Rebecca Panico reports for TAPinto Newark:
NEWARK, NJ - A city official yesterday claimed that one home in the East Ward once showed elevated levels of lead because a former city employee tampered with the testing.
Newark Mayor Ras Baraka and other city officials have repeatedly said those in the East Ward need not worry about elevated lead levels. But a group that is suing the city over the issue claims officials are “misleading” East Ward residents about which areas are affected.
Newark Department of Water and Sewer Utilities Deputy Director Kareem Adeem today said that a former disgruntled employee may have had a vendetta against the city, and caused an East Ward’s sample to spike. He declined to name the person when asked.
"We had a former employee that used to conduct samples who was terminated," Adeem said. "He fought us in court, he lost his case. We still had him on the list to give us samples. He spiked the samples. To this day, he's never allowed us to come back into the house to re-sample."
The fabricated lead levels could have been done with a pencil, Adeem added.
The unnamed employee was brought up during a wide-ranging press conference today that was meant to address what the city has called “misinformation” circulating in the media.
TAPinto Newark last month reported on federal court filings from the Natural Resource Defense Council (NRDC), which is suing Newark. The group filed several briefs in court shortly after the city began to distribute lead filters to residents. The NRDC claimed the information put out by the city may not have been accurate.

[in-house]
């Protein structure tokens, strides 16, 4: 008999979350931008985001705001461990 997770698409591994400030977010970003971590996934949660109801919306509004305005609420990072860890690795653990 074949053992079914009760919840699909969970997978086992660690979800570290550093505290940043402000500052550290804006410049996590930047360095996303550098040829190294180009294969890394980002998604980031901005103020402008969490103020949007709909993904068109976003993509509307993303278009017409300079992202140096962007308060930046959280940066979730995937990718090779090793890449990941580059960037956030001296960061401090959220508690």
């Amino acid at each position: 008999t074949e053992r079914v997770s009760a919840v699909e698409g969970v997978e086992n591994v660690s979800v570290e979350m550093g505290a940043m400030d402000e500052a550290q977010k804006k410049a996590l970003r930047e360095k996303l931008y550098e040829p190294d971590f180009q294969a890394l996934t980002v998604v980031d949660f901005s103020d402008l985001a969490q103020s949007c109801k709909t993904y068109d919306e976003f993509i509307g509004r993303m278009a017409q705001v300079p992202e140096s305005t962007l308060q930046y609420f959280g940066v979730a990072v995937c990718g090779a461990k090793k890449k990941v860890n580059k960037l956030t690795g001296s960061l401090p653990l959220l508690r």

“Plaintiffs are deeply troubled that Newark and its representatives continue to minimize the geographic scope of the problem,” lawyers for the NRDC wrote in an Oct. 15 court filing. “Newark residents rely on these assurances in making critical decisions about whether and how to protect themselves and their families. The City’s public announcements must not contain misleading information; if they do, Newark residents will continue to be harmed.”
Newark began distributing filters to residents in October after it received preliminary results of a study that investigated what was causing elevated lead levels. The study was commissioned by the city and conducted by CDM Smith, an engineering firm based in Edison.
The report found the chemical the city put in its Pequannock water supply that prevented lead from dissolving into pipes had stopped working.
Related News Stories:
Labels: drinking water, lead content, lead levels, municipal water, New Jersey, Newark, NJ, NRDC, water testing